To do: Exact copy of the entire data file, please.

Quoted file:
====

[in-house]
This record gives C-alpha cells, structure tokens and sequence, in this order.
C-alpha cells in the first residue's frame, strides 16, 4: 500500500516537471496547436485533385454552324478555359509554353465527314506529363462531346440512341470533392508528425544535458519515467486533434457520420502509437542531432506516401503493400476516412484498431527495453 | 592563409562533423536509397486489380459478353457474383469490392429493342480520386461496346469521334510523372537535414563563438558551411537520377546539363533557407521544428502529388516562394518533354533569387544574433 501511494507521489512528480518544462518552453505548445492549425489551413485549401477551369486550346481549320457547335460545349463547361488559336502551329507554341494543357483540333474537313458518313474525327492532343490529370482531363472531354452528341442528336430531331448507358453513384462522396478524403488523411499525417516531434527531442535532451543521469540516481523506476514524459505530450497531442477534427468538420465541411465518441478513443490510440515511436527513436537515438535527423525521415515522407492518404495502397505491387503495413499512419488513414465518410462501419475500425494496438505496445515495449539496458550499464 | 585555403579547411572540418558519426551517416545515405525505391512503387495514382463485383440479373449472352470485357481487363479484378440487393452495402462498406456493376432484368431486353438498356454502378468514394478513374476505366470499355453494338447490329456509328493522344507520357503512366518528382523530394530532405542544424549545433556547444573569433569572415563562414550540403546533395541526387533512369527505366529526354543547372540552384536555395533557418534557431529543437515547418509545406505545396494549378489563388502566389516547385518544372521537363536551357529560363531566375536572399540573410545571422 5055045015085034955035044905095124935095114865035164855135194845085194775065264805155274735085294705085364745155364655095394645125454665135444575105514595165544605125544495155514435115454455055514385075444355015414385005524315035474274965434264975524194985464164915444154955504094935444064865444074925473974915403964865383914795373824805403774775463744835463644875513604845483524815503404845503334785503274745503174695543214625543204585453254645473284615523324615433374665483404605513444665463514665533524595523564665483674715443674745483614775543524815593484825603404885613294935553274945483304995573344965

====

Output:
[in-house]
This record gives C-alpha cells, structure tokens and sequence, in this order.
C-alpha cells in the first residue's frame, strides 16, 4: 500500500516537471496547436485533385454552324478555359509554353465527314506529363462531346440512341470533392508528425544535458519515467486533434457520420502509437542531432506516401503493400476516412484498431527495453 | 592563409562533423536509397486489380459478353457474383469490392429493342480520386461496346469521334510523372537535414563563438558551411537520377546539363533557407521544428502529388516562394518533354533569387544574433 501511494507521489512528480518544462518552453505548445492549425489551413485549401477551369486550346481549320457547335460545349463547361488559336502551329507554341494543357483540333474537313458518313474525327492532343490529370482531363472531354452528341442528336430531331448507358453513384462522396478524403488523411499525417516531434527531442535532451543521469540516481523506476514524459505530450497531442477534427468538420465541411465518441478513443490510440515511436527513436537515438535527423525521415515522407492518404495502397505491387503495413499512419488513414465518410462501419475500425494496438505496445515495449539496458550499464 | 585555403579547411572540418558519426551517416545515405525505391512503387495514382463485383440479373449472352470485357481487363479484378440487393452495402462498406456493376432484368431486353438498356454502378468514394478513374476505366470499355453494338447490329456509328493522344507520357503512366518528382523530394530532405542544424549545433556547444573569433569572415563562414550540403546533395541526387533512369527505366529526354543547372540552384536555395533557418534557431529543437515547418509545406505545396494549378489563388502566389516547385518544372521537363536551357529560363531566375536572399540573410545571422 5055045015085034955035044905095124935095114865035164855135194845085194775065264805155274735085294705085364745155364655095394645125454665135444575105514595165544605125544495155514435115454455055514385075444355015414385005524315035474274965434264975524194985464164915444154955504094935444064865444074925473974915403964865383914795373824805403774775463744835463644875513604845483524815503404845503334785503274745503174695543214625543204585453254645473284615523324615433374665483404605513444665463514665533524595523564665483674715443674745483614775543524815593484825603404885613294935553274945483304995573344965